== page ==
Anyone who has read a little about Japanese history has heard of the name Tokugawa Ieyasu. He was one of the 3 great unifiers of Japan and after becoming the Shogun in 1603, the country knew a long period of peace. If you walk down the small path to the right of the main building, you’ll come across the memorial monument dedicated to his first son, Matsudaira Nobuyasu 松平 信康 (Tokugawa’s orginal name was Matsudaira Takechiyo). It contains some of Nobuyasu’s hair and nails. Since the temple is on a small hill, one can see the skyscrapers of Shinjuku in the distance beyond.

The story of Nobuyasu is quite interesting and representative of the history of Japan 500 years ago. Nobuyasu was married to Oda Nobunaga’s daughter, Lady Tokuhime, when they were both just 5 years old. Oda was the most powerful person in Japan at the time. Despite being a political marriage, Nobuyasu and Tokuhime came to love each other. Unfortunately, the relationship between Tokuhime and her mother-in-law, Lady Tsukiyama wasn’t as good. Things came to a head when Tokuhime made the fateful decision to write to her father accusing her mother-in-law of conspiring with one of her father’s enemies.

This started a chain of events that led to Tokugawa ordering his wife to be imprisoned then killed, and ordering his own son to commit suicide or “seppuku”. Tokugawa asked Hattori Hanzo to assist his son with the suicide. While Nobuyasu slashed his innards with a dagger, the assisting person would stand behind and cut his throat, thus quickening death and shortening the suffering. However, Hattori Hanzo couldn’t bring himself to do this because of his close relationship with his lord and friend Tokugawa. Nobuyasu still ended up committing suicide and his grave is located inside Seiryuji temple 青龍寺 in Shizuoka prefecture.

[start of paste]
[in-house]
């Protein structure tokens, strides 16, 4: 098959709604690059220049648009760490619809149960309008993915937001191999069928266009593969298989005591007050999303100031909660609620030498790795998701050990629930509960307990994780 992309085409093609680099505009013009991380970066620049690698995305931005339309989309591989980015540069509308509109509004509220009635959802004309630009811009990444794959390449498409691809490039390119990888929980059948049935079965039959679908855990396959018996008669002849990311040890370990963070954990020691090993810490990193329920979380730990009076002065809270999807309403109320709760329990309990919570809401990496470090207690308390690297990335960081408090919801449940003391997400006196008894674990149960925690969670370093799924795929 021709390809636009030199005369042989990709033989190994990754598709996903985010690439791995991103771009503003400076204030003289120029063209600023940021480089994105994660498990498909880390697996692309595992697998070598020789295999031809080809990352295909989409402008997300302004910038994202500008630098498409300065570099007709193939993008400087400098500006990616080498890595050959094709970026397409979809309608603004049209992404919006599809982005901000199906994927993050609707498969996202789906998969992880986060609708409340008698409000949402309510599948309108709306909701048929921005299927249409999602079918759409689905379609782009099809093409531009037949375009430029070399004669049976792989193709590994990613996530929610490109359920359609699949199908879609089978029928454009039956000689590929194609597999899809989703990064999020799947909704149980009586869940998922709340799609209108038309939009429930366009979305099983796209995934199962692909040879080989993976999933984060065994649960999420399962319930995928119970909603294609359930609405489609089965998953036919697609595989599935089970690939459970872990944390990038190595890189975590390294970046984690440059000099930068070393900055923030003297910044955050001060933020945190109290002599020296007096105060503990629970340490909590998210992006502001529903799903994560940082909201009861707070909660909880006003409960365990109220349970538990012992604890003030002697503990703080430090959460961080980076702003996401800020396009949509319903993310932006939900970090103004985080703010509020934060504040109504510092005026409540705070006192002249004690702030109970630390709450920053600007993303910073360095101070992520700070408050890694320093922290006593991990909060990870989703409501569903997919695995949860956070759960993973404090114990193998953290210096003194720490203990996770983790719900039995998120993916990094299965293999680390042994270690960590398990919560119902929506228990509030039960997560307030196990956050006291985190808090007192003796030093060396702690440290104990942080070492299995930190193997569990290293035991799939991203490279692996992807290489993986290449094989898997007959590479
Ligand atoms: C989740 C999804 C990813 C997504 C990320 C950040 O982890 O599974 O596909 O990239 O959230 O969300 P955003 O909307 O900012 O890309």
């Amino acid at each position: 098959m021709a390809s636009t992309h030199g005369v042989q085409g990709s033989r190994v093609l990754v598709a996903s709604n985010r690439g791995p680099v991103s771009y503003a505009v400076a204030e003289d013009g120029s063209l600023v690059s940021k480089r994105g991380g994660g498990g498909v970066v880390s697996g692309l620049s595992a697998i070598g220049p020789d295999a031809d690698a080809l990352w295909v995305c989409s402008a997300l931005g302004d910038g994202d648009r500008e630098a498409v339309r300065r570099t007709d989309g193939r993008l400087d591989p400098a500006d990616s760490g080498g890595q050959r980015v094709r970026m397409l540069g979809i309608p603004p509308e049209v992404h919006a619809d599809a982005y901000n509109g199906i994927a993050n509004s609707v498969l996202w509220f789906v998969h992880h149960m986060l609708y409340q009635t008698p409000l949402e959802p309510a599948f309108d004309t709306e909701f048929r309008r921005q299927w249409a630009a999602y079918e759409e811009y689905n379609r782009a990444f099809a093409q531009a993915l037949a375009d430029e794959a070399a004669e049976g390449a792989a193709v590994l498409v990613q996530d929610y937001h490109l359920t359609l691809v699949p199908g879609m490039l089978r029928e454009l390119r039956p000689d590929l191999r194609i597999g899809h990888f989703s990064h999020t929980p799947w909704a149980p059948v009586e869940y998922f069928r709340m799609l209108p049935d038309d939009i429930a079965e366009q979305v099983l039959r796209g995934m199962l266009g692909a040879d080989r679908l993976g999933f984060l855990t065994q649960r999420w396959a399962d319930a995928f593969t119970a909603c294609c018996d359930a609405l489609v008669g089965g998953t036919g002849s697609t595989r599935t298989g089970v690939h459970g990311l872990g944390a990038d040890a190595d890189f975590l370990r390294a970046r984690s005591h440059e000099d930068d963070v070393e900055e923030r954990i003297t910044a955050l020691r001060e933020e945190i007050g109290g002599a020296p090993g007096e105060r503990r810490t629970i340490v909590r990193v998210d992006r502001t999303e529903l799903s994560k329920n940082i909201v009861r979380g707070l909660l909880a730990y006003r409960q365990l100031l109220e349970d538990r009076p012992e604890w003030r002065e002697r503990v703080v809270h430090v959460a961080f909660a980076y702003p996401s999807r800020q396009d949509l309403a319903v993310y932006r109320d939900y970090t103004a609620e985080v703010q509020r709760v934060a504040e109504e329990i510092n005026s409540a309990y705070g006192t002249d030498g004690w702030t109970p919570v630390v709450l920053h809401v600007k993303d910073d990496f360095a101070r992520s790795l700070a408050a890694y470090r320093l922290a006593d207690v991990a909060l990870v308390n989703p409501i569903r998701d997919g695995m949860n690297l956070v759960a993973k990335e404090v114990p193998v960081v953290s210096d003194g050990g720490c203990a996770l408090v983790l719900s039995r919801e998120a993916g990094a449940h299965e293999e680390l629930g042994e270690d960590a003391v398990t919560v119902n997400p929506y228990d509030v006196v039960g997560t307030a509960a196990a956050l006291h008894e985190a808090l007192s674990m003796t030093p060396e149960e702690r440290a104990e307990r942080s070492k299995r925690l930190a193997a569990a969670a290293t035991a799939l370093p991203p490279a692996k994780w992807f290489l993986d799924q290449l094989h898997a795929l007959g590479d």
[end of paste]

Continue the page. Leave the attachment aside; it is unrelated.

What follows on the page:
When visiting the temple, don’t let the normality of the place fool you and keep in mind that this is the only known burial site of an actual ninja.They weren’t called a secret society for nothing!

Nobuyasu’s memorial stone

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Writer / Translator

I’ve been in Japan for over 10 years although it feels shorter because I am constantly discovering new things and new places. Sometimes it can be hard to get the full Japanese experience because of cultural differences and linguistic barriers. For that reason, I want to share what I have learned in order to enhance your experience in Japan. Having said that, figuring out stuff on your own can also be fun. In any case, I hope you can find here whatever you need in order to make your stay a success.


Address 2-9 Wakaba, Shinjuku-ku, Tokyo
Hours For viewing the spear, there are no fixed hours but usually between 8am and 5pm
Price After viewing the spear, a 100 yen donation (per group) is asked at the end of the visit
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Access ・Ten-minute walk from Yotsuya Station on the JR Chūō Line (Rapid) or JR Chūō-Sōbu Line (local).
・Ten-minute walk from Yotsuya Station on the Tokyo Metro Marunouchi Line or Namboku Line.
・Ten-minute walk from Shinanomachi Station on the JR Chūō-Sōbu Line (local).
Phone 03-3351-0662
Language Japanese
(Japanese only)